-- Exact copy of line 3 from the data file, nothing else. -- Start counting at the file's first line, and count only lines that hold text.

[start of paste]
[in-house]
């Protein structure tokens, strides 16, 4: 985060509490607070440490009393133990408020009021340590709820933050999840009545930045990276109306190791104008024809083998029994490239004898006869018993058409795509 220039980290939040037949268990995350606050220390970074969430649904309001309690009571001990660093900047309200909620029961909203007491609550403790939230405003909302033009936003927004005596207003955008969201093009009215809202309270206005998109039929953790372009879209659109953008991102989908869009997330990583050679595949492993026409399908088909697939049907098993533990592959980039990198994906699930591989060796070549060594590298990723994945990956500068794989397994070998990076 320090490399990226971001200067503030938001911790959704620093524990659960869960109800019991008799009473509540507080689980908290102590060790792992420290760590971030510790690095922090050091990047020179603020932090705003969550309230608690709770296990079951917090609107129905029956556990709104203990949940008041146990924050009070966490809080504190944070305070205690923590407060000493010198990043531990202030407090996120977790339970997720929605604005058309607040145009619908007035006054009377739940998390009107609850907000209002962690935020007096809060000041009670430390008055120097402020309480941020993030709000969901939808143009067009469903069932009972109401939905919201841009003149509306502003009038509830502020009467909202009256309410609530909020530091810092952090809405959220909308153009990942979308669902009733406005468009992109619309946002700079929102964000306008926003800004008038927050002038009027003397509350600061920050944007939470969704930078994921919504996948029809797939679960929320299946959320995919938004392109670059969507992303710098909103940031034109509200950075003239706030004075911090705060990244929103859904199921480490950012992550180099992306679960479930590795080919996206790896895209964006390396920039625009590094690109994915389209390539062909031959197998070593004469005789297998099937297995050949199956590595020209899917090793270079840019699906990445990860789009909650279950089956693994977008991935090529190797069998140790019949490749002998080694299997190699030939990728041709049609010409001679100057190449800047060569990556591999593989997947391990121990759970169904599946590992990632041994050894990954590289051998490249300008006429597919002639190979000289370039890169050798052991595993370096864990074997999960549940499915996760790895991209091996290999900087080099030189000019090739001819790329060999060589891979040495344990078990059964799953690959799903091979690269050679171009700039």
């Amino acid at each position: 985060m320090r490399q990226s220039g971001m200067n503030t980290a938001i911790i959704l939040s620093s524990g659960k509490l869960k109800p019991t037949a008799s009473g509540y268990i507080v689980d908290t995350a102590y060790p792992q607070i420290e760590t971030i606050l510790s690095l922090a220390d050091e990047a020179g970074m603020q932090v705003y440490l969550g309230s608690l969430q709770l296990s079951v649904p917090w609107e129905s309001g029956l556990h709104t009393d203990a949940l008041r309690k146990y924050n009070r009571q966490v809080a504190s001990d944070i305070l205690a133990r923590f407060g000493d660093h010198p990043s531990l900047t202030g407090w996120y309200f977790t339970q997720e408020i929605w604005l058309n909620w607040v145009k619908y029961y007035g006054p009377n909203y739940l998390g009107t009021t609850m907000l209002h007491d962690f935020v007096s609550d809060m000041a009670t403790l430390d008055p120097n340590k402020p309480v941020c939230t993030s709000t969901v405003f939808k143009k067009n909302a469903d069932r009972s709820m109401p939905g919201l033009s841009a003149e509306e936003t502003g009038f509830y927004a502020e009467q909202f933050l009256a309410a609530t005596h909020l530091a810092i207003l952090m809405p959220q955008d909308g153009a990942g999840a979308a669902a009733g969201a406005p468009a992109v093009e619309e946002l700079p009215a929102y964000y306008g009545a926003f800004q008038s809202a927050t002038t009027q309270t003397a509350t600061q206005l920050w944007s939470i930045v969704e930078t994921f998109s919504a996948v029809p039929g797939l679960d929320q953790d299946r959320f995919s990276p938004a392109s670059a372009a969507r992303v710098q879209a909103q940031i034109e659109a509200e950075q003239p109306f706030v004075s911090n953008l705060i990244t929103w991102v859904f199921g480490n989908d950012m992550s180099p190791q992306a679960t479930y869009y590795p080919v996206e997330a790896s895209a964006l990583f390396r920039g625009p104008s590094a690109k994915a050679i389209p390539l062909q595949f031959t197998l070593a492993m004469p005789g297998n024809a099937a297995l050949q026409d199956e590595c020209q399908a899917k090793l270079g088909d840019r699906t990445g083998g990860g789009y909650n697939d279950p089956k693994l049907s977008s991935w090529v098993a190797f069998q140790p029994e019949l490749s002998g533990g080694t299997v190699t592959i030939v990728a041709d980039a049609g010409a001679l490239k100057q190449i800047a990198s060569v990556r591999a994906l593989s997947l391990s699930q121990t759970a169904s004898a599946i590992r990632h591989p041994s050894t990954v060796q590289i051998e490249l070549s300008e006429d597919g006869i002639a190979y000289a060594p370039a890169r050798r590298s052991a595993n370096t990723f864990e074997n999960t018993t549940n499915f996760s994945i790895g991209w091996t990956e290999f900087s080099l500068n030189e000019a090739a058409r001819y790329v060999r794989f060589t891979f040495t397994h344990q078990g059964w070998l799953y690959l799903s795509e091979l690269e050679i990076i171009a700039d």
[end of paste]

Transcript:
């Amino acid at each position: 985060m320090r490399q990226s220039g971001m200067n503030t980290a938001i911790i959704l939040s620093s524990g659960k509490l869960k109800p019991t037949a008799s009473g509540y268990i507080v689980d908290t995350a102590y060790p792992q607070i420290e760590t971030i606050l510790s690095l922090a220390d050091e990047a020179g970074m603020q932090v705003y440490l969550g309230s608690l969430q709770l296990s079951v649904p917090w609107e129905s309001g029956l556990h709104t009393d203990a949940l008041r309690k146990y924050n009070r009571q966490v809080a504190s001990d944070i305070l205690a133990r923590f407060g000493d660093h010198p990043s531990l900047t202030g407090w996120y309200f977790t339970q997720e408020i929605w604005l058309n909620w607040v145009k619908y029961y007035g006054p009377n909203y739940l998390g009107t009021t609850m907000l209002h007491d962690f935020v007096s609550d809060m000041a009670t403790l430390d008055p120097n340590k402020p309480v941020c939230t993030s709000t969901v405003f939808k143009k067009n909302a469903d069932r009972s709820m109401p939905g919201l033009s841009a003149e509306e936003t502003g009038f509830y927004a502020e009467q909202f933050l009256a309410a609530t005596h909020l530091a810092i207003l952090m809405p959220q955008d909308g153009a990942g999840a979308a669902a009733g969201a406005p468009a992109v093009e619309e946002l700079p009215a929102y964000y306008g009545a926003f800004q008038s809202a927050t002038t009027q309270t003397a509350t600061q206005l920050w944007s939470i930045v969704e930078t994921f998109s919504a996948v029809p039929g797939l679960d929320q953790d299946r959320f995919s990276p938004a392109s670059a372009a969507r992303v710098q879209a909103q940031i034109e659109a509200e950075q003239p109306f706030v004075s911090n953008l705060i990244t929103w991102v859904f199921g480490n989908d950012m992550s180099p190791q992306a679960t479930y869009y590795p080919v996206e997330a790896s895209a964006l990583f390396r920039g625009p104008s590094a690109k994915a050679i389209p390539l062909q595949f031959t197998l070593a492993m004469p005789g297998n024809a099937a297995l050949q026409d199956e590595c020209q399908a899917k090793l270079g088909d840019r699906t990445g083998g990860g789009y909650n697939d279950p089956k693994l049907s977008s991935w090529v098993a190797f069998q140790p029994e019949l490749s002998g533990g080694t299997v190699t592959i030939v990728a041709d980039a049609g010409a001679l490239k100057q190449i800047a990198s060569v990556r591999a994906l593989s997947l391990s699930q121990t759970a169904s004898a599946i590992r990632h591989p041994s050894t990954v060796q590289i051998e490249l070549s300008e006429d597919g006869i002639a190979y000289a060594p370039a890169r050798r590298s052991a595993n370096t990723f864990e074997n999960t018993t549940n499915f996760s994945i790895g991209w091996t990956e290999f900087s080099l500068n030189e000019a090739a058409r001819y790329v060999r794989f060589t891979f040495t397994h344990q078990g059964w070998l799953y690959l799903s795509e091979l690269e050679i990076i171009a700039d």